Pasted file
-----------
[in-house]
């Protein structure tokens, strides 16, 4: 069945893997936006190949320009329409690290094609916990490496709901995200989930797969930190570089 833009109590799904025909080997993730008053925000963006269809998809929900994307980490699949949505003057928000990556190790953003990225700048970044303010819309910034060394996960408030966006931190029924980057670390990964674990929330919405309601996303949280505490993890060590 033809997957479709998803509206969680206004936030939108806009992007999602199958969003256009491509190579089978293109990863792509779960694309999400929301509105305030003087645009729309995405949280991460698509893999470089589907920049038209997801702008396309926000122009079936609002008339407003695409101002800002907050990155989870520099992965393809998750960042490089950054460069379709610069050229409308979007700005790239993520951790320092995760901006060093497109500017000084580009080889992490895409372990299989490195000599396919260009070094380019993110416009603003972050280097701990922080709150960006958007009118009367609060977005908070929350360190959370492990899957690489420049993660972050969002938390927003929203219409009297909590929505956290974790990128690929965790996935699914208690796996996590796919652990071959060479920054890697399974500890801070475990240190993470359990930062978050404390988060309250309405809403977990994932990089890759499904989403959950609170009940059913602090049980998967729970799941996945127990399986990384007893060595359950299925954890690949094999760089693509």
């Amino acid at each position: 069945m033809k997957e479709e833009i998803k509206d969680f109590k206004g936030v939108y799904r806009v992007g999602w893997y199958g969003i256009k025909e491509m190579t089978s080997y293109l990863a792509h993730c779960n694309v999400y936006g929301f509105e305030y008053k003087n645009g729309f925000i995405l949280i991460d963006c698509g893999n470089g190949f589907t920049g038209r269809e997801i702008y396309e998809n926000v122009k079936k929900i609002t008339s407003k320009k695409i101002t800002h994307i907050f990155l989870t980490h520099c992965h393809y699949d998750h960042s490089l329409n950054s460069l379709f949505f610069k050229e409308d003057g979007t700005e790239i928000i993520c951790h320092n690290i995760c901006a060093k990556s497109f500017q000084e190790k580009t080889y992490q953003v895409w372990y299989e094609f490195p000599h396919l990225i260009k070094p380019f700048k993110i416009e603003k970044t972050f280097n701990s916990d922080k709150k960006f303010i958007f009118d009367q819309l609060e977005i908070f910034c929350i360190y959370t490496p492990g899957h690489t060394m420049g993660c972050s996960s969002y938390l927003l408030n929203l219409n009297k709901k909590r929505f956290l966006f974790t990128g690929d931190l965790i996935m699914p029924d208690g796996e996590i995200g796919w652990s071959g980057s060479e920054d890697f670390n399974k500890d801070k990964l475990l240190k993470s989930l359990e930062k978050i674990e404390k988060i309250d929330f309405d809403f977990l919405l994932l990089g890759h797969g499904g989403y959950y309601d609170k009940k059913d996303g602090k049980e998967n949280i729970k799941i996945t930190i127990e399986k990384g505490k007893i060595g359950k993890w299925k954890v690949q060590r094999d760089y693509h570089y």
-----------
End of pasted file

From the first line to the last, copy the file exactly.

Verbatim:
[in-house]
């Protein structure tokens, strides 16, 4: 069945893997936006190949320009329409690290094609916990490496709901995200989930797969930190570089 833009109590799904025909080997993730008053925000963006269809998809929900994307980490699949949505003057928000990556190790953003990225700048970044303010819309910034060394996960408030966006931190029924980057670390990964674990929330919405309601996303949280505490993890060590 033809997957479709998803509206969680206004936030939108806009992007999602199958969003256009491509190579089978293109990863792509779960694309999400929301509105305030003087645009729309995405949280991460698509893999470089589907920049038209997801702008396309926000122009079936609002008339407003695409101002800002907050990155989870520099992965393809998750960042490089950054460069379709610069050229409308979007700005790239993520951790320092995760901006060093497109500017000084580009080889992490895409372990299989490195000599396919260009070094380019993110416009603003972050280097701990922080709150960006958007009118009367609060977005908070929350360190959370492990899957690489420049993660972050969002938390927003929203219409009297909590929505956290974790990128690929965790996935699914208690796996996590796919652990071959060479920054890697399974500890801070475990240190993470359990930062978050404390988060309250309405809403977990994932990089890759499904989403959950609170009940059913602090049980998967729970799941996945127990399986990384007893060595359950299925954890690949094999760089693509």
């Amino acid at each position: 069945m033809k997957e479709e833009i998803k509206d969680f109590k206004g936030v939108y799904r806009v992007g999602w893997y199958g969003i256009k025909e491509m190579t089978s080997y293109l990863a792509h993730c779960n694309v999400y936006g929301f509105e305030y008053k003087n645009g729309f925000i995405l949280i991460d963006c698509g893999n470089g190949f589907t920049g038209r269809e997801i702008y396309e998809n926000v122009k079936k929900i609002t008339s407003k320009k695409i101002t800002h994307i907050f990155l989870t980490h520099c992965h393809y699949d998750h960042s490089l329409n950054s460069l379709f949505f610069k050229e409308d003057g979007t700005e790239i928000i993520c951790h320092n690290i995760c901006a060093k990556s497109f500017q000084e190790k580009t080889y992490q953003v895409w372990y299989e094609f490195p000599h396919l990225i260009k070094p380019f700048k993110i416009e603003k970044t972050f280097n701990s916990d922080k709150k960006f303010i958007f009118d009367q819309l609060e977005i908070f910034c929350i360190y959370t490496p492990g899957h690489t060394m420049g993660c972050s996960s969002y938390l927003l408030n929203l219409n009297k709901k909590r929505f956290l966006f974790t990128g690929d931190l965790i996935m699914p029924d208690g796996e996590i995200g796919w652990s071959g980057s060479e920054d890697f670390n399974k500890d801070k990964l475990l240190k993470s989930l359990e930062k978050i674990e404390k988060i309250d929330f309405d809403f977990l919405l994932l990089g890759h797969g499904g989403y959950y309601d609170k009940k059913d996303g602090k049980e998967n949280i729970k799941i996945t930190i127990e399986k990384g505490k007893i060595g359950k993890w299925k954890v690949q060590r094999d760089y693509h570089y």